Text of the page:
July 25th, 2022 at 11:00 am

Listing agent vs selling agent: What’s the difference?

Real estate transactions, in some ways, can make you feel like a big Hollywood star. There are people taking pictures of your house. You may have staging that you need to do. People ask you about how you live and what your area is like. Yes, the best agents know how to give their clients the celebrity treatment.

But when it comes to choosing agents and understanding their different roles and responsibilities, what’s the difference between a listing agent and a selling agent?

Simply put, a listing agent (also called a sellers agent) helps clients put their properties on the market to be bought by a potential buyer. Selling agents (also called buyers agent), help clients who are looking to purchase a home. However, there’s a lot more to what each real estate agent does than just that. 

To clear things up, let’s take a look at listing agent vs. selling agent. 

What is a listing agent?

So you want to sell your house? What steps should you take to facilitate this real estate sale process? While you could go the DIY route by putting up flyers in your local church bulletin and hosting a literal yard sale, you’re likely going to have an easier time and better results by working with a qualified listing agent.

A good listing agent will lead to a less stressful selling process and will likely help increase quality offers from prospective buyers for your home. This real estate professional achieves these goals in a number of ways:

At Berkshire Hathaway HomeServices California Properties, we know that choosing the right agent is key to having the best home selling experience. Whether it’s setting up an asking price or navigating through closing costs real estate, we’ve compiled some questions you should be asking when determining the best agent for you.

What is a selling agent?

So you want to buy a house? Much like our hypothetical seller from earlier, you can opt for the DIY route and just drive around the area you want to live looking for “For Sale” signs, but you’ll probably have more success working with an agent. In this case, buyers will want to opt for a selling agent (the buying/selling terminology can be confusing if you’re not familiar with the term).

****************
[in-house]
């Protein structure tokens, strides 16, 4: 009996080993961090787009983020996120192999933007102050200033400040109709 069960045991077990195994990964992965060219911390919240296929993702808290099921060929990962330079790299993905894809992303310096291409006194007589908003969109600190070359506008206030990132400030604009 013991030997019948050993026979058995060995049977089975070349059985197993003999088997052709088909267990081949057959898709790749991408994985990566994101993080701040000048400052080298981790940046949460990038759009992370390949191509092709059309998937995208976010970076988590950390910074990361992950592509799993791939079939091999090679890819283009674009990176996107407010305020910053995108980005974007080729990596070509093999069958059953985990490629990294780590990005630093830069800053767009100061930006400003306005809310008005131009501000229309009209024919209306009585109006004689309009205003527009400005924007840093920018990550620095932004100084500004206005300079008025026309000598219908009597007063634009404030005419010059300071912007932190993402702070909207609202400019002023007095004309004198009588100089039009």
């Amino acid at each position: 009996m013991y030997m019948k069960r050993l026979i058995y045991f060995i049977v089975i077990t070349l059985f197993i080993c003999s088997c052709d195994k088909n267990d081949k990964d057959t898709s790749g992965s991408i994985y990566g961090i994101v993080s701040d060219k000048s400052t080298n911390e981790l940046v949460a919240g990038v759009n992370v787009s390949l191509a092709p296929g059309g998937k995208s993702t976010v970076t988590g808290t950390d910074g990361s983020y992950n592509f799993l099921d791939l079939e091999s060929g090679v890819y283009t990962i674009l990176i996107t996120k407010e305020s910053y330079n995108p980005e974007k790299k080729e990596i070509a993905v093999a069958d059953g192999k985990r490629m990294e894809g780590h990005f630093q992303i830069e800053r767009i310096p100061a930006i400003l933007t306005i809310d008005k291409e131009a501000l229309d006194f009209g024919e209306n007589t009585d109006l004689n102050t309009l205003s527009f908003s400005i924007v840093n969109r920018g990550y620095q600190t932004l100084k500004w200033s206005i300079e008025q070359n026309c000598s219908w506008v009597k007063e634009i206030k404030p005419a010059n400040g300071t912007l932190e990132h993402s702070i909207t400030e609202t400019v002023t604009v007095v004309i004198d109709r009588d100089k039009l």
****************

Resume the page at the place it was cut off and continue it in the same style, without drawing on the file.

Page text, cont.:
What can you expect from your selling agent? Again, the best agents will be responsible for many different things:

Just like with a listing agent, choosing the best selling agent comes down to asking the right questions. Take a look at our suggested list to make sure you know what to ask.

How do agents get paid?

Following basic logic, you might assume that the seller pays the listing agent and the buyer pays the selling agent. While that makes sense on the face of things, it’s not how the system works. Instead, the seller pays both agents.

This is because agents don’t get paid directly. Instead, they receive a commission, which is a percentage of the total sale. These days, commissions tend to be anywhere between 4% and 6% of the sale price, with different agents charging different commissions. Not all of this commission is likely to go to one person, though. Instead, it will be split between:

If you work with an independent agent, then none of the commission will go to a larger brokerage. If either the buyer or the seller works without an agent, then there will be no split commission. Then there’s the case where the listing agent is also the selling agent and the entire commission goes to them. This is called a dual agent.

What is a dual agent?

In some circumstances, the same agent can work for both the seller and the buyer. In this situation, that agent would be considered a dual agent.

The main concern with a dual agent is that there may be a conflict of interest involved in representing both buyers and sellers. This is a large enough concern that some states have deemed it illegal to act as a dual agent. States where this practice is illegal include:

If you decide to work with an agent serving both roles, you must choose someone worthy of the trust you’re placing in them. If you can find someone trusted by both sellers and buyers, there are some benefits to this scenario:

As you can see, dual agency scenarios, while in some ways simplifying the process, can also cause certain complications. It still may be a preferable option for some, but you’ll want to consider both its positives and its negatives before entering into a dual agency agreement.

Find your new partner in real estate with California Properties

No matter if you’re looking for a listing agent or selling agent, you want to make sure you have the best agent. At California Properties, our agents look out for you to make sure you have the smoothest possible transaction. If you’re also wondering, “what is a fixed rate mortgage,” we’ve got you covered! Working with an agent can be a lengthy relationship and it should be one built on trust. We’re proud to show you why you should trust us.

Sources: US News, US News, US News, SF Gate, SF Gate

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One Comment

  • Working with an agent who can make my listing look attractive is a really interesting idea. I can see this working out for me as a way to properly arrange our home to be up for sale and attract a buyer who really would want it. Once I find a real estate agent in the area who can assist me with selling my home, I’ll hire them for some assistance right away.

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